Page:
Shiny or Glossy surfaces:

The third of our major surface efficiencies is glossy or very shiny surfaces.

The complete opposite of the textured surface, the glossy surface will record the reflection of the light source absolutely. That means we have to be very careful with our light sources… they will be shown in the object.

Umbrellas may be seen in their totality, the studio can be reflected into the camera, busy, confusing surroundings will find their way to our lens via the absolute reflectance of the subjects extremely efficient surface.

Of all the surfaces, shiny will be the most challenging. There is no room for even a bit of sloppiness in lighting angle or source choice. We will actually see the light in the reflection so it is part of our subject.

Where light was used to render subjects with texture and matte, it is itself part of the image when the surface is shiny, or very efficient.

(I am often asked how to light a car. The first thing I say is that you shouldn’t light the car, light what the car is going to reflect… because that IS the lighting on the car. The absolute efficiency of the paint is going to reflect whatever the photographer has put at the angle of incidence in order to present it to the lens.)

Example of a car shot:

In the shot above you can see the reflection of the trees and buildings behind the photographer. The absolute efficiency (gloss) of the paint reflects what it sees (angle of incidence = angle of reflection) and we can see clouds, threes and more in the paint. If we wanted the paint to be more controlled we would have to control what it ‘sees’. And then reflects.

Motorcycle in the sun.

The motorcycle above shows different efficiencies on the surfaces. The sun, a very small light source, provides a diffuse light on the textured leather seat and the brushed metal braking pad in the back. It also provides a somewhat diffused presentation from the black parts of the chrome pipes. But where it is striking the chrome, it is either an absolute specular or there is no reflected light at all. The chrome areas are reflecting what they see, and in most cases, they are seeing a dark void. You can see the street and surrounding area in the curved pipe in the middle of the photograph. Want ‘chrome’ pipes? Put white cards where they will be reflected back to the camera.

Glossy and shiny items are everywhere in our lives. From iPads and computers to glassware and furniture. We must learn the difference between lighting for texture and matte, and lighting for glossy. While both are photographic lighting, they have very different results if approached the same way.

I approach shooting something shiny differently than shooting texture or matte. The reason? Texture and matte will not show my light sources and shiny will – absolutely.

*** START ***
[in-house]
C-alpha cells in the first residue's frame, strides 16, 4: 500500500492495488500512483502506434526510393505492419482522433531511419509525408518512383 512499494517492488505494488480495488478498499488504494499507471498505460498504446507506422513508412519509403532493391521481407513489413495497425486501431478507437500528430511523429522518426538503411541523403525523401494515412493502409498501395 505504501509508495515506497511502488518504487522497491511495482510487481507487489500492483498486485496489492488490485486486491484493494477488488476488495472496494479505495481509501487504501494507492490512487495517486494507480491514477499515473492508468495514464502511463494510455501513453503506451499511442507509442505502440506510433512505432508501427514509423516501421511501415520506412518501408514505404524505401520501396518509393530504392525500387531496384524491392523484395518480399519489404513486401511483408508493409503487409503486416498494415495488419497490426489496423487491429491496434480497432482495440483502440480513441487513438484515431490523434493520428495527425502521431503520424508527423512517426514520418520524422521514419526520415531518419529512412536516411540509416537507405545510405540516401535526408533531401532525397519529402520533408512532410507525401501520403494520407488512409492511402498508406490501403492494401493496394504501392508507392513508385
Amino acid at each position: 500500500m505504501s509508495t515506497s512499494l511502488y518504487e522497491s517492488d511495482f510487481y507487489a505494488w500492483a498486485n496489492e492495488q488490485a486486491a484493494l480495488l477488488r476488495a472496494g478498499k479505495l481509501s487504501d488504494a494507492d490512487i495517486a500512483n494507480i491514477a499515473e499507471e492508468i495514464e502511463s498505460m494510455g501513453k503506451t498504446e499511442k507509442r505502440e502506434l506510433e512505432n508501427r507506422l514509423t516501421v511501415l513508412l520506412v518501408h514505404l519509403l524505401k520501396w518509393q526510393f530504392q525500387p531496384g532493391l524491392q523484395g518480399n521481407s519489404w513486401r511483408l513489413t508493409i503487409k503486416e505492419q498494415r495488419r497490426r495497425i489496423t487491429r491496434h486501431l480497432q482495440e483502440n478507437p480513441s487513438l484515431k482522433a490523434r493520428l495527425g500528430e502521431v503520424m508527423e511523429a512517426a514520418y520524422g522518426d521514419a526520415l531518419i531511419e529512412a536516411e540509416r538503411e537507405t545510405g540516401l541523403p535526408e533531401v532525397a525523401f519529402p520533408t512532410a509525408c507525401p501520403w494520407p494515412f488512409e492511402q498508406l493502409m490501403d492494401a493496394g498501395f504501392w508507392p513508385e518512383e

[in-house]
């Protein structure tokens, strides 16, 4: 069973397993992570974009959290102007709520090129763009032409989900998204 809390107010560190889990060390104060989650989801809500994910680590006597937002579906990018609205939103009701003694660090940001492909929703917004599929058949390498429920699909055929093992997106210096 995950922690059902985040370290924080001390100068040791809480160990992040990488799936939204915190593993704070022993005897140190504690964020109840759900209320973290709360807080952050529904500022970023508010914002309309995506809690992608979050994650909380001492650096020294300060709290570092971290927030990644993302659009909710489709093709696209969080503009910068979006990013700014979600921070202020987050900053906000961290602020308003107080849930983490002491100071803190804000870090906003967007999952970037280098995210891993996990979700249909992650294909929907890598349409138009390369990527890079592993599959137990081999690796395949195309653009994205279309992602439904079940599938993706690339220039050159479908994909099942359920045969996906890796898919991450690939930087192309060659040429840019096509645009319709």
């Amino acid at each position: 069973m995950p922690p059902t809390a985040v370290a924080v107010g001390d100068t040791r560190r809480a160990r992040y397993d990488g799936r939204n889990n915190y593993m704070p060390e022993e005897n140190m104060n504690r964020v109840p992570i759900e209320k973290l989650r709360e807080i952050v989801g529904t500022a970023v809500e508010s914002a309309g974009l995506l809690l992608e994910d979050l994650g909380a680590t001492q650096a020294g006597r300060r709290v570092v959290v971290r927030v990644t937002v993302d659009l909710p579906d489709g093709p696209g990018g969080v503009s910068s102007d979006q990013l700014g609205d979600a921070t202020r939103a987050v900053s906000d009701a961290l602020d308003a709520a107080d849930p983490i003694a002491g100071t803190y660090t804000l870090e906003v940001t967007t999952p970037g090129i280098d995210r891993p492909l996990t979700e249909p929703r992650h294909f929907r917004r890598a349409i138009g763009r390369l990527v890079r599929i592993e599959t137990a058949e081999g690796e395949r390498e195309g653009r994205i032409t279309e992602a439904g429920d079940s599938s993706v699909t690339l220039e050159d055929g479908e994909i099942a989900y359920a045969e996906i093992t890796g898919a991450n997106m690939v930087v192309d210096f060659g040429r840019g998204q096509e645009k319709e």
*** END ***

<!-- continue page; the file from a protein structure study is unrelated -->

One place that shiny surface exist in an otherwise matte area are eyes. Eyes are quite efficient because they are a glossy surface with moisture. Can’t get more efficient than that.

Eyes absolutely reflect the source of the light. If you are shooting with a big umbrella, it will be seen in the eyes. If the choice is a softbox, it will be seen as a square highlight in the eyes. A photographer can even simulate ‘window’ light by putting black tape in a grid pattern across the softbox diffusion panel, and the eyes will render it as ‘window panes’… pretty cool, eh?

And it is a challenge too. Eyes reveal what the light source is, where it is, and how many lights were used. We can see reflectors and occasionally ourselves, in the reflections from the eyes.

Example of eyes;

As you can see, the eyes are so glossy they reflect the square softbox used for the main light. Look closely and you will see the white card in front of her providing the ‘beauty fill’ to the underside of chin, nose, and eyes. Surrounding the super efficient eyes is a more matte surface that allows the light to be diffused in presentation.

Another area on a face that can become efficient is the lips. We can add lipstick or lip gloss to enhance the surface efficiency of that area. After adding shiny lipstick, the lips will begin to reflect the light source absolutely, but because the area is small, and still has texture, the source is not revealed absolutely as it is with the eyes.

Shiny, efficient surfaces, like glassware and computers, become a challenge because of the rounded edges and absolute reflections of the surroundings.

Controlling the area around the shiny subject can be as important as the lighting itself. I have large black pieces of cloth that I regularly hang to make sure that the studio itself is not registering as a reflection in some of the glossy objects I shoot.

When shooting subjects with high surface efficiency, control is the word of the day; Control of the surroundings, control of the light, and control of the reflection. Other than all those control issues, shooting shiny stuff is a piece of cake.

Just put the light at the angle that puts it where you want to see it reflecting from the subject. Done.


Well, yeah, there is a little more to it than that.

And we are going to go into depth with all the controls we can use as we progress through the course.


  1. Find glossy items and photograph them in the natural world, and then surround them with white cards in such a way they reflect those cards back to you.
  2. Explore ways to show how glossy something is by using the light source reflecting in it.
  3. Photograph cars or motorcycles with interesting reflections.
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